There are three primary alternative methods proposed for at-risk funding. One is to use income-based factors other than free lunch, such as actual poverty rates. However, federal poverty rates at the school district level are estimates that can have large margins of error, and they are based on residents of the school district, not students actually attending public schools.
Another option would be to base funding on students actually demonstrating low academic performance by factors such as state assessments. For a number of years, Kansas had a “non-proficient” weighting based on the number of students who scored below standards on state tests but were NOT eligible for free meals. The problem with this approach is that if a district successfully uses funding to help these students improve their performance, they lose the funding that supports those programs. Without those programs, student performance could then fall again, triggering more funding to simply replace programs that had been cut.
A final option would be to use other non-income factors determined by the State Board to identify at-risk students, such as not working on academic grade level or failing to meet requirements for promotion to the next grade; failing subjects or courses of study or not meeting the requirements necessary for graduation from high school, being retained at grade level, a high rate of absenteeism, repeated suspensions or expulsions from school or having social-emotional needs that cause a student to be unsuccessful in school. The challenge with this approach is the difficulty in auditing these standards for the purpose of determining state funding, as well as the same issue that if programs are successful in reducing these problems, districts would lose the funding to sustain them.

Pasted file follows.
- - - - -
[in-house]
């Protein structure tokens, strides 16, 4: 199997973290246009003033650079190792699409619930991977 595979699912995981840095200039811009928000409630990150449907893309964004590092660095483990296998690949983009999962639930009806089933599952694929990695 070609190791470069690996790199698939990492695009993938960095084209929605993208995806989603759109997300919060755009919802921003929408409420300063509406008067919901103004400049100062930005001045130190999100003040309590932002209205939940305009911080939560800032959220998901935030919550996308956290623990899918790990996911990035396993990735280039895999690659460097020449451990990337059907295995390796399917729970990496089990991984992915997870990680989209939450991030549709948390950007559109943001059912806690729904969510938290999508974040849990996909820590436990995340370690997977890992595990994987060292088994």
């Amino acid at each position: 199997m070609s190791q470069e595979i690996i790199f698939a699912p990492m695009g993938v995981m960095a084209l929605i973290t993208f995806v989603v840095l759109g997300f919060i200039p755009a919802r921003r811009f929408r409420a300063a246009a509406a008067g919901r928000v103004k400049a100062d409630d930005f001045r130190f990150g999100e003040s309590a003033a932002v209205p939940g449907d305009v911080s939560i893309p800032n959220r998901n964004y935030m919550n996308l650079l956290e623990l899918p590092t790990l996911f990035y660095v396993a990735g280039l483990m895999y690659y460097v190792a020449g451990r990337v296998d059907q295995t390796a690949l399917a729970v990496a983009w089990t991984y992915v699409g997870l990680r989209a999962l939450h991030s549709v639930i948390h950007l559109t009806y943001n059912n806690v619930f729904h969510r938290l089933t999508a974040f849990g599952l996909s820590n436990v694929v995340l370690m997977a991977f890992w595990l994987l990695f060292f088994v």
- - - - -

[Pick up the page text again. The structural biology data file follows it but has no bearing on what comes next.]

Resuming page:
Other audit issues
The second area of the audit will look at how the funding school districts receive through at-risk and high-density at-risk student weightings compare to what districts spend to provide services to those students.
This will include an in-depth study of certain districts to determine how districts define at-risk students, what services districts provide to these students, how many students receive at-risk services, how much the districts spent for those services; and then compare the at-risk funding districts receive through the at-risk weighting to expenditures districts make for providing services, in total and on a per-student basis, and examine differences among districts.
The third focus of the audit is whether at-risk funding been calculated in accordance with state law, how districts spend that funding, and whether those expenditures align with the types of expenditures allowed by state law or regulations.
What is at stake?
Funding through at-risk weighting is one of the largest components of the school finance formula. Last year, it amounted to over $400 million, more than 10 percent of the total general fund support from the state – higher than any other specific funding category except for special education state aid ($480 million). Changes in at-risk funding mechanisms could therefore have a major impact on school district budgets.
In addition, as noted in Part 2, at-risk funding is almost entirely based on the number of free-lunch eligible students in each district, and the percentage of such students range from less than 10 percent to over 80 percent. As a result, changes in how at-risk funds are distributed could also result in significant shifts in funding among districts, especially if no additional funds are provided.